Tuesday, April 16, 2024

Opening of Chichén Itzá Maya Museum is ‘a great day for Mexican archaeology’

There is little doubt that Mexico has become a giant in world culture, declared President Andrés Manuel López Obrador upon inaugurating the Gran Museo Maya de Chichén Itzá (Chichén Itzá Maya Museum) on Wednesday.

The new museum houses 1,000 pieces, 400 of which are original, across its 2,800 square meters of exhibition space. It also has scale model replicas of Maya architecture and a number of interactive displays.

President López Obrador inspects exhibits at the new museum. (Gob. de Mexico)

President López Obrador lauded the collaboration of the Culture Ministry (Sectur) and the private sector in developing the site, and praised the leadership of Diego Prieto Hernández, director of the National Institute of Anthropology and History (INAH), for his role in the finished product.

“This is a great day for Mexican archaeology,” Prieto said. “Finally, the archaeological site of Chichén Itzá … has a museum to present the splendor and greatness of this Maya city.” 

“We needed a museum to display, much more intensely and fully, the wonder of the civilization that flowered in this great city-state of the Maya of the past [and] which is still a great example for the Maya peoples of today,” Prieto said of the project, which is the iconic archaeological site’s first full-scale museum.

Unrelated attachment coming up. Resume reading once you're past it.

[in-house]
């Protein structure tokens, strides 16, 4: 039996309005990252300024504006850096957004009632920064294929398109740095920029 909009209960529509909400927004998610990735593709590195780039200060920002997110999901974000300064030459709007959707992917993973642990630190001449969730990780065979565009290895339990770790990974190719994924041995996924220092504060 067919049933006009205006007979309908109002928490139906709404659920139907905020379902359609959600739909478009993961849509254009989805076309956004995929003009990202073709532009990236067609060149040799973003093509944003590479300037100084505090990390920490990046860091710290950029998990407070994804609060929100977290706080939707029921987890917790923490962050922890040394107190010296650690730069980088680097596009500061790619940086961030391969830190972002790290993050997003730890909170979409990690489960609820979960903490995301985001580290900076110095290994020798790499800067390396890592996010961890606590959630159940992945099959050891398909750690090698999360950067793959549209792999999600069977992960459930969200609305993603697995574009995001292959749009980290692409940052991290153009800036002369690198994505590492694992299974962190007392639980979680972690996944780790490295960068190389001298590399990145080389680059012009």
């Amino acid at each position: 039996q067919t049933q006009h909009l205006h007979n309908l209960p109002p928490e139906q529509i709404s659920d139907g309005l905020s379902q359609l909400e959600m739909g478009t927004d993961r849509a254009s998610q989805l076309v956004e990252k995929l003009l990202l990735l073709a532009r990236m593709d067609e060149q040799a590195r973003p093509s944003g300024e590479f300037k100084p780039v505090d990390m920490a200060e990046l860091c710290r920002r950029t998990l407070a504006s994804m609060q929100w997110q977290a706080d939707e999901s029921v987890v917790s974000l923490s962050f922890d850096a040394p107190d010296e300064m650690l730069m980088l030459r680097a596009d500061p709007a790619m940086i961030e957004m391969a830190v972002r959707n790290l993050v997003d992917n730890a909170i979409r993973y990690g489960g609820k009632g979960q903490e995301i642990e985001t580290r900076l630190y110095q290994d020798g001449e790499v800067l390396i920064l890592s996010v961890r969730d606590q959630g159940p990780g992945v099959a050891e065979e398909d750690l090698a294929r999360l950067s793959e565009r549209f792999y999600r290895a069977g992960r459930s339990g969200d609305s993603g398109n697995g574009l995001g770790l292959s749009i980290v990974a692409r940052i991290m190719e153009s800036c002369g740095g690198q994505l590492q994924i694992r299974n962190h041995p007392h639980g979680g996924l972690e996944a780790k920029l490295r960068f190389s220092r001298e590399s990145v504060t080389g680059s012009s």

Visitors will be able to see some of the treasures that were uncovered during the construction of the Maya Train at the new museum as well as elaborate models of the Sacred Cenote at Chichén Itzá and of “El Castillo,” the majestic Temple of Kukulcán that dominates the site’s main plaza.

Gran Museo de Chichén Itzá


The exhibit of the temple’s interior features replicas of archaeological findings that visitors cannot see in person due to conservation issues, including jaguar images in frieze, a Chac Mool sculpture and the jade- and conch shell-encrusted Red Jaguar Throne.

After touring the museum with López Obrador and Prieto, Yucatán Governor Mauricio Vila said the museum will help broaden knowledge of and appreciation of Maya culture, enhancing the experience for tourists as well as local residents.

The Gran Museo Maya de Chichén Itzá opens to the public on Friday and will be accessible from the Chichén Itzá station of the Maya Train. Prieto anticipates 3 million visitors to Chichén Itzá in 2024, making the Maya city the most visited archaeological site in the Americas.

Chichén Itzá dominated the Northern Maya Lowlands of the Yucatán Peninsula from roughly A.D. 900 to 1200. Its name translates as “at the mouth of the well of the Itza.” The Itzá, whose name may be translated as “water sorcerers,” were the Maya group who founded the city. The majority of their descendants today live in Guatemala and Belize.

With reports from Milenio and Forbes México 

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